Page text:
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I would like to use a string (e.g. read from a file) as a piece of code in my perl program. For example, I read a string (e.g. $str="1..100,171,398..1000") then I would like to print all the numbers in the range represented by the string.

Thanks, Dave

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What exactly do you mean? Your text made it look like you want to read in a string and execute it as a Perl statement, but your example seems like a case where you want to parse a string as input to a bit of code. Which is it? –  Stephen Jul 30 '10 at 16:39
    
I want to read in a string and execute it as a Perl statement. For example, I can achieve my goal using for $i (1..100,171,398..1000) {print "$i "}. –  David B Jul 30 '10 at 16:41
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3 Answers

up vote 3 down vote accepted

For that specific case, see http://stackoverflow.com/questions/1016766/how-can-i-expand-a-string-like-1-15-16-into-a-list-of-numbers

In general, eval is used to execute code in a string. If you have an entire file of code to execute, use do. But make sure that the file/string are secure before considering this. If in fact the "code" is restricted to something like your example, do not use eval or do.

Update: turns out Number::Range is dog slow for large ranges; for your case you are far better off using - instead of .. in your ranges and using Set::IntSpan. You ask about efficiency: using an array will consume a few megabytes of memory, but that isn't all that bad. Set::IntSpan does provide iteration methods you could use instead of just generating the array, but I probably wouldn't bother.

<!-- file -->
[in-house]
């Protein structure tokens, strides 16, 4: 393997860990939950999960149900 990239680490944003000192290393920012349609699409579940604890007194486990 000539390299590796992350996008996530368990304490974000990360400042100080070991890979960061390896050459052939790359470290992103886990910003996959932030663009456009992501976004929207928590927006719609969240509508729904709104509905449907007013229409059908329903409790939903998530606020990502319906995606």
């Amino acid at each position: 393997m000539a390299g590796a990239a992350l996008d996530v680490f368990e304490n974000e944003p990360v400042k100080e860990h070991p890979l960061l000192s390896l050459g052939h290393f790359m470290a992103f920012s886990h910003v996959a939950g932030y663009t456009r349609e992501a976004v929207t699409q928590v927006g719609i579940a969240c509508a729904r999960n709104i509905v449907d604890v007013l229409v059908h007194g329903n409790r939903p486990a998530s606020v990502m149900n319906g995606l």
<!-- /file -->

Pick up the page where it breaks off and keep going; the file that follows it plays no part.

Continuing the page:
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Thanks for Number::Range! Adding another question: my ranges are quite large (~500k numbers, usually in two blocks only, i.e. something like 1..20000,,700000..1000000). What is the most efficient way to simply print them out to a file? Creating an actual array (as in the example) does not seem like a great idea, or does it? –  David B Jul 30 '10 at 16:46
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Number::Range uses the .. syntax that you have, but it doesn't have an iterator. Set::IntSpan uses - instead of .., but it does have an iterator, which makes printing out the set without creating a giant array easy.

use Set::IntSpan;

my $str = "1..100,171,398..1000";
$str =~ s/\.\./-/g;
my $set = Set::IntSpan->new($str);

for (my $i = $set->first; defined $i; $i = $set->next) {
  print "$i\n"; # Or however you'd like to format it
}

Internally, Set::IntSpan stores the ranges, so this should be fairly memory-efficient. You could also use the spans method to get the parsed ranges. This would require you to write a bit more code, but would mean you don't have to do a method call for each number in the range. Method calls in Perl are a bit slow, but I wouldn't worry about it unless the above code takes too long to run.

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Thank you cjm. An nice and elegant solution, but it doesn't work for me since Set::IntSpan requires the ranges to be sorted, while mine aren't necessarily (for a reason). –  David B Jul 31 '10 at 6:50
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You can use eval to execute code in a variable. Although the interpolation can be fun.

eval "for ($str) { print \"\$_\n\";}"

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